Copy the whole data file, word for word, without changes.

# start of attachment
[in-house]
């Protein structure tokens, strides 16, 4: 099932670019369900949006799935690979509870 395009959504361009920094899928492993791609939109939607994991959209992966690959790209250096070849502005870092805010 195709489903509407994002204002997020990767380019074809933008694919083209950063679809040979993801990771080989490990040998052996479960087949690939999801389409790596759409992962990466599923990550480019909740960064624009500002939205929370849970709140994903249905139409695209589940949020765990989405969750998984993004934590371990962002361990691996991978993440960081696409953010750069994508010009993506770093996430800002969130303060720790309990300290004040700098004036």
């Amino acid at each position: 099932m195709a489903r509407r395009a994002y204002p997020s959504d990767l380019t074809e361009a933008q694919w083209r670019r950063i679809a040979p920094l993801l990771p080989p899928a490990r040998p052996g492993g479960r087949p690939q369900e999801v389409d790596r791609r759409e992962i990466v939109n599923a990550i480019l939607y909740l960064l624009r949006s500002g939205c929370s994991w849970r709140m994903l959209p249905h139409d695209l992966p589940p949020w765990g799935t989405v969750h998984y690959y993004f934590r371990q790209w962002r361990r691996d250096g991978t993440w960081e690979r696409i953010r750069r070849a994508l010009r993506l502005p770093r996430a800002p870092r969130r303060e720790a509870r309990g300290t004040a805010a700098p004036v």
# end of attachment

[in-house]
């Protein structure tokens, strides 16, 4: 099932670019369900949006799935690979509870 395009959504361009920094899928492993791609939109939607994991959209992966690959790209250096070849502005870092805010 195709489903509407994002204002997020990767380019074809933008694919083209950063679809040979993801990771080989490990040998052996479960087949690939999801389409790596759409992962990466599923990550480019909740960064624009500002939205929370849970709140994903249905139409695209589940949020765990989405969750998984993004934590371990962002361990691996991978993440960081696409953010750069994508010009993506770093996430800002969130303060720790309990300290004040700098004036």
């Amino acid at each position: 099932m195709a489903r509407r395009a994002y204002p997020s959504d990767l380019t074809e361009a933008q694919w083209r670019r950063i679809a040979p920094l993801l990771p080989p899928a490990r040998p052996g492993g479960r087949p690939q369900e999801v389409d790596r791609r759409e992962i990466v939109n599923a990550i480019l939607y909740l960064l624009r949006s500002g939205c929370s994991w849970r709140m994903l959209p249905h139409d695209l992966p589940p949020w765990g799935t989405v969750h998984y690959y993004f934590r371990q790209w962002r361990r691996d250096g991978t993440w960081e690979r696409i953010r750069r070849a994508l010009r993506l502005p770093r996430a800002p870092r969130r303060e720790a509870r309990g300290t004040a805010a700098p004036v």